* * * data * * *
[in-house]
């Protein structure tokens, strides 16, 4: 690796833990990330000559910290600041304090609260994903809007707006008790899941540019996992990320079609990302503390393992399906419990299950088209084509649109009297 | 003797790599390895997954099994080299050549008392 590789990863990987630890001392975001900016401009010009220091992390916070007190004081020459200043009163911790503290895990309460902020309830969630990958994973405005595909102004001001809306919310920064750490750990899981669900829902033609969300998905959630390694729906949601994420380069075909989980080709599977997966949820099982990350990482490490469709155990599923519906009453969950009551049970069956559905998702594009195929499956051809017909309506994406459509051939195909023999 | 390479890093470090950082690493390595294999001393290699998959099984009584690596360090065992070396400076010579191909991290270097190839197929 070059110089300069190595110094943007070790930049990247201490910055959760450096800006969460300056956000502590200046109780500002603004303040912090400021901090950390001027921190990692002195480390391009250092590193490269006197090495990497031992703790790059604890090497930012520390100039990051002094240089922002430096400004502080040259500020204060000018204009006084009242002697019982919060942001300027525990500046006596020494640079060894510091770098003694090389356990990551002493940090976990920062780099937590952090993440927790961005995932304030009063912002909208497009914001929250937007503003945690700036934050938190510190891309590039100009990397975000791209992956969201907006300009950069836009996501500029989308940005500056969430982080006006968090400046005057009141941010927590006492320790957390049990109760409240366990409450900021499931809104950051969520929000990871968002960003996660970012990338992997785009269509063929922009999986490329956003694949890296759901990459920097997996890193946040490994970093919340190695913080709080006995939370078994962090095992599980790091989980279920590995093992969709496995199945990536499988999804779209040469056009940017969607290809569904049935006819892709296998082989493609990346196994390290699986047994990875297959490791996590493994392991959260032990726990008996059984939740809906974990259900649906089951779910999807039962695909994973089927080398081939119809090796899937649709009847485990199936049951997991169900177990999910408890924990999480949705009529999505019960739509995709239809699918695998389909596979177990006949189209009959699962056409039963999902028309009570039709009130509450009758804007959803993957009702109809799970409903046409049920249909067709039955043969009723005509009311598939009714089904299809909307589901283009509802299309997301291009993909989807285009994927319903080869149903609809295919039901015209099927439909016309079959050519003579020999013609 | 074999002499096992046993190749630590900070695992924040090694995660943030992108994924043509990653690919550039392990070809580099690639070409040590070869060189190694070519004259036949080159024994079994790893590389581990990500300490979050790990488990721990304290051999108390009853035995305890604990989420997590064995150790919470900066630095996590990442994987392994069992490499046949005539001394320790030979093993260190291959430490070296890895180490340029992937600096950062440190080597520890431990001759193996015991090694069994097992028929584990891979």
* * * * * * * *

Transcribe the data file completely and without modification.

[in-house]
């Protein structure tokens, strides 16, 4: 690796833990990330000559910290600041304090609260994903809007707006008790899941540019996992990320079609990302503390393992399906419990299950088209084509649109009297 | 003797790599390895997954099994080299050549008392 590789990863990987630890001392975001900016401009010009220091992390916070007190004081020459200043009163911790503290895990309460902020309830969630990958994973405005595909102004001001809306919310920064750490750990899981669900829902033609969300998905959630390694729906949601994420380069075909989980080709599977997966949820099982990350990482490490469709155990599923519906009453969950009551049970069956559905998702594009195929499956051809017909309506994406459509051939195909023999 | 390479890093470090950082690493390595294999001393290699998959099984009584690596360090065992070396400076010579191909991290270097190839197929 070059110089300069190595110094943007070790930049990247201490910055959760450096800006969460300056956000502590200046109780500002603004303040912090400021901090950390001027921190990692002195480390391009250092590193490269006197090495990497031992703790790059604890090497930012520390100039990051002094240089922002430096400004502080040259500020204060000018204009006084009242002697019982919060942001300027525990500046006596020494640079060894510091770098003694090389356990990551002493940090976990920062780099937590952090993440927790961005995932304030009063912002909208497009914001929250937007503003945690700036934050938190510190891309590039100009990397975000791209992956969201907006300009950069836009996501500029989308940005500056969430982080006006968090400046005057009141941010927590006492320790957390049990109760409240366990409450900021499931809104950051969520929000990871968002960003996660970012990338992997785009269509063929922009999986490329956003694949890296759901990459920097997996890193946040490994970093919340190695913080709080006995939370078994962090095992599980790091989980279920590995093992969709496995199945990536499988999804779209040469056009940017969607290809569904049935006819892709296998082989493609990346196994390290699986047994990875297959490791996590493994392991959260032990726990008996059984939740809906974990259900649906089951779910999807039962695909994973089927080398081939119809090796899937649709009847485990199936049951997991169900177990999910408890924990999480949705009529999505019960739509995709239809699918695998389909596979177990006949189209009959699962056409039963999902028309009570039709009130509450009758804007959803993957009702109809799970409903046409049920249909067709039955043969009723005509009311598939009714089904299809909307589901283009509802299309997301291009993909989807285009994927319903080869149903609809295919039901015209099927439909016309079959050519003579020999013609 | 074999002499096992046993190749630590900070695992924040090694995660943030992108994924043509990653690919550039392990070809580099690639070409040590070869060189190694070519004259036949080159024994079994790893590389581990990500300490979050790990488990721990304290051999108390009853035995305890604990989420997590064995150790919470900066630095996590990442994987392994069992490499046949005539001394320790030979093993260190291959430490070296890895180490340029992937600096950062440190080597520890431990001759193996015991090694069994097992028929584990891979």